Dr Child's Casebook: Gut Feelings
The fourth instalment of Dr Child’s Casebook sees our Medical Director encounter an unusual ramification of Marfan syndrome: serious, long-standing irritable bowel syndrome which cannot be controlled with diet and medication.
Q: My 21-year-old son has been offered bowel surgery to remove his large bowel. Do other Marfan patients have this problem and how do they handle it?
A: So sorry to hear of your son's problems, but he is in the very best hospital to deal with them. Although irritable bowel syndrome is more frequent in Marfan (constipation predominant) I have never heard of a patient yet who needed a colostomy. I understand you have tried diet and medication to no avail and this condition has left him thin and weak. He is 6 foot 5, and used to weigh 9 stone at age 15 but now weighs 44 kg (6.9 stone), and is being fed by nasogastric tube. He wants his life back. He should weigh in the 25th percentile for young men of his height.
Regarding surgery, I would suggest:
1) careful tying/cautery of all bleeding points, to avoid reoperation
2) leaving the stitches in longer than for ordinary patients because of possible delay in wound healing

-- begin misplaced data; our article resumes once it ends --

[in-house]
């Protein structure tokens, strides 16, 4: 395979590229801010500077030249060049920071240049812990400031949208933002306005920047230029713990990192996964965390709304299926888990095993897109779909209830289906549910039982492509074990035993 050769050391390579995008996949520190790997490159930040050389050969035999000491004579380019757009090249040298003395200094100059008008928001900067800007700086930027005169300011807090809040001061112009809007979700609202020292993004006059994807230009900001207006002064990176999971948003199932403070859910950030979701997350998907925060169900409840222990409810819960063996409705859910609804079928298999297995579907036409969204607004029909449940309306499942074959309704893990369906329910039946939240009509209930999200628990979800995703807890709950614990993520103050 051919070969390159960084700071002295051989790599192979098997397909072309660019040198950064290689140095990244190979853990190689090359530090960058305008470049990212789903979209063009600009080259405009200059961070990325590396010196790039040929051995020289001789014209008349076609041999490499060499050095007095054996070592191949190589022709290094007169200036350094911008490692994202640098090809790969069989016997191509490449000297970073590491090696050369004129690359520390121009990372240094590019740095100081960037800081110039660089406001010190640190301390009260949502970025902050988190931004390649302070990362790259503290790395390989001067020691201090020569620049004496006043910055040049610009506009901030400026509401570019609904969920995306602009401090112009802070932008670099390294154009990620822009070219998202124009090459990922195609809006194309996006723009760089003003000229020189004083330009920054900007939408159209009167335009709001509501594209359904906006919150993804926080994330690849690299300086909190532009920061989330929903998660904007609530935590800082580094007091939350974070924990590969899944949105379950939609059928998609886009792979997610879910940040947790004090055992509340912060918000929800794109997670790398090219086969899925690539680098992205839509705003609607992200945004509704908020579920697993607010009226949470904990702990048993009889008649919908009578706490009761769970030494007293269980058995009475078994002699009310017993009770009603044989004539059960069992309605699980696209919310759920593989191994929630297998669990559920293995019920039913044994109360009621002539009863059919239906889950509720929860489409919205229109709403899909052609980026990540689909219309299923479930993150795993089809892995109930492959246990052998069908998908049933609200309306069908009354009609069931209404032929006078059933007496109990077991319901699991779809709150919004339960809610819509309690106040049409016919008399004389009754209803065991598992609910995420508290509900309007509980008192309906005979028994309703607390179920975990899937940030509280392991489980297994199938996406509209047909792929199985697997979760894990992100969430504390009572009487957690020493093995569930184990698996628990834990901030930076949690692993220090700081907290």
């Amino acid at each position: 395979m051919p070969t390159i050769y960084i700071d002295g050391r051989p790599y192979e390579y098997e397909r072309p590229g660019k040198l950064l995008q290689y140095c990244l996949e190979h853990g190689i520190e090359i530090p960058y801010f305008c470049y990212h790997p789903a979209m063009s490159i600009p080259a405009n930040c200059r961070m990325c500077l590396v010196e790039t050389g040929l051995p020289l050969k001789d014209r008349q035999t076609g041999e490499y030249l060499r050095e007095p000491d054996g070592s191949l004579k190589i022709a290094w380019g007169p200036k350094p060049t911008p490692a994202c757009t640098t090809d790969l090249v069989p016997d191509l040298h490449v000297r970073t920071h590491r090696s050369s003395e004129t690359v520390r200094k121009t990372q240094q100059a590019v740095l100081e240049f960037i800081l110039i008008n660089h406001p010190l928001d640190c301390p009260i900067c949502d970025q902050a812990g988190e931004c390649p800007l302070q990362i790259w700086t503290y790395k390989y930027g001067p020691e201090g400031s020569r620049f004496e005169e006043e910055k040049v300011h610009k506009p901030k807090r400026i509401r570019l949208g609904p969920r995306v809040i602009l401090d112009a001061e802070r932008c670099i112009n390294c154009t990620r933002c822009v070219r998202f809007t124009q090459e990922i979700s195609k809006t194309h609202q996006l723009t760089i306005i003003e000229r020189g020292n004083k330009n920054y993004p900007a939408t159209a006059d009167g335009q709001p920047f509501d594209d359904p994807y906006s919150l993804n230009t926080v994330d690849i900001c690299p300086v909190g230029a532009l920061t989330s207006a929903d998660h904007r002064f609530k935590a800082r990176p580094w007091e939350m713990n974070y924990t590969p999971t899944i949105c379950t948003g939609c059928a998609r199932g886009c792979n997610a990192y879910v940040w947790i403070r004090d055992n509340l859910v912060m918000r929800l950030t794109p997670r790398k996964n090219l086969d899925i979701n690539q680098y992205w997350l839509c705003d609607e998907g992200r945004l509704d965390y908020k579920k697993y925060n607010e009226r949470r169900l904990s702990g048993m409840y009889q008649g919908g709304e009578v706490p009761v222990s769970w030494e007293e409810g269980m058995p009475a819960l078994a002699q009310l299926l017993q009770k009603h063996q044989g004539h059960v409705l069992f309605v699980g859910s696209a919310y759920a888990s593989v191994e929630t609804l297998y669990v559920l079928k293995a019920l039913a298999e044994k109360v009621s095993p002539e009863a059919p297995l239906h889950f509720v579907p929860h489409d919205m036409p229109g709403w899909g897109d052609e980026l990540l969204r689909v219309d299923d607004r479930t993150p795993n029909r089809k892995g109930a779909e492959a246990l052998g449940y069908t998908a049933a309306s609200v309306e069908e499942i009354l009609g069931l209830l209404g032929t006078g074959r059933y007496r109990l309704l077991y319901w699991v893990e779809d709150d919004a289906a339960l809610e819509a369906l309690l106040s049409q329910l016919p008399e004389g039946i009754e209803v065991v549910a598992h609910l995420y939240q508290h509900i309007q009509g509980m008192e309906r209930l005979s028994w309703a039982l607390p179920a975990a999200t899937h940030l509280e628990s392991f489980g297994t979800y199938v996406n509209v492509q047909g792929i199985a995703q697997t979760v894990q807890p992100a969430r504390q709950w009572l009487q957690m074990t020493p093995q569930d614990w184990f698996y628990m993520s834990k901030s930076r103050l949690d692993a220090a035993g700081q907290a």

3) cover with antibiotics as long as stitches are in place to prevent wound Infection
4) feeding throughout because he has no reserves
5) that the services of an experienced anaesthetist are required because neck extension is limited due to high-level scoliosis involving the neck, and because high arched palate and narrow trachea make intubation difficult. Also, they must be ready for cardiac arrhythmia during intubation and surgery - cardiac anaesthetist if available please.
I have asked my secretary to send you our chapter on GI symptoms in MFS. Offered in all humility since you are with experts. Ehlers Danlos and MFS are very similar.
For more information please refer to our comprehensive leaflet on Bowels and Marfan Syndrome.